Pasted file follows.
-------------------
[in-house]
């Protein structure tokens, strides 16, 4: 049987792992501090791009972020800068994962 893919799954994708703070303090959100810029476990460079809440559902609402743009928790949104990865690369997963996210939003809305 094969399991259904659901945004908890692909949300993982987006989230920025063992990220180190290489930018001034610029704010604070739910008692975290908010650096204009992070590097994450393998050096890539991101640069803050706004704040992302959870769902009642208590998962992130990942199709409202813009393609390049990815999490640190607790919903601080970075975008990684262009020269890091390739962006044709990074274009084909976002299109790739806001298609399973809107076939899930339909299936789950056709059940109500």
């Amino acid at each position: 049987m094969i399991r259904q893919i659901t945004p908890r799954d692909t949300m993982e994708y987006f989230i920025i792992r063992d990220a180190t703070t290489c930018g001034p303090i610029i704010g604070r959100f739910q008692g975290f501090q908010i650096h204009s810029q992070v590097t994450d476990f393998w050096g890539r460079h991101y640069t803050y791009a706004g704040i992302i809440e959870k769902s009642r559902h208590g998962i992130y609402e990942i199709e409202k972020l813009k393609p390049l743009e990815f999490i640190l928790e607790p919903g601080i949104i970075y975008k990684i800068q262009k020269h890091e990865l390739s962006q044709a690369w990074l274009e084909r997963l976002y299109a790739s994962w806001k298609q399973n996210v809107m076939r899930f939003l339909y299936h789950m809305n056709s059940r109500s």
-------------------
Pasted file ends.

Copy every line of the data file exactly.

[in-house]
């Protein structure tokens, strides 16, 4: 049987792992501090791009972020800068994962 893919799954994708703070303090959100810029476990460079809440559902609402743009928790949104990865690369997963996210939003809305 094969399991259904659901945004908890692909949300993982987006989230920025063992990220180190290489930018001034610029704010604070739910008692975290908010650096204009992070590097994450393998050096890539991101640069803050706004704040992302959870769902009642208590998962992130990942199709409202813009393609390049990815999490640190607790919903601080970075975008990684262009020269890091390739962006044709990074274009084909976002299109790739806001298609399973809107076939899930339909299936789950056709059940109500």
């Amino acid at each position: 049987m094969i399991r259904q893919i659901t945004p908890r799954d692909t949300m993982e994708y987006f989230i920025i792992r063992d990220a180190t703070t290489c930018g001034p303090i610029i704010g604070r959100f739910q008692g975290f501090q908010i650096h204009s810029q992070v590097t994450d476990f393998w050096g890539r460079h991101y640069t803050y791009a706004g704040i992302i809440e959870k769902s009642r559902h208590g998962i992130y609402e990942i199709e409202k972020l813009k393609p390049l743009e990815f999490i640190l928790e607790p919903g601080i949104i970075y975008k990684i800068q262009k020269h890091e990865l390739s962006q044709a690369w990074l274009e084909r997963l976002y299109a790739s994962w806001k298609q399973n996210v809107m076939r899930f939003l339909y299936h789950m809305n056709s059940r109500s």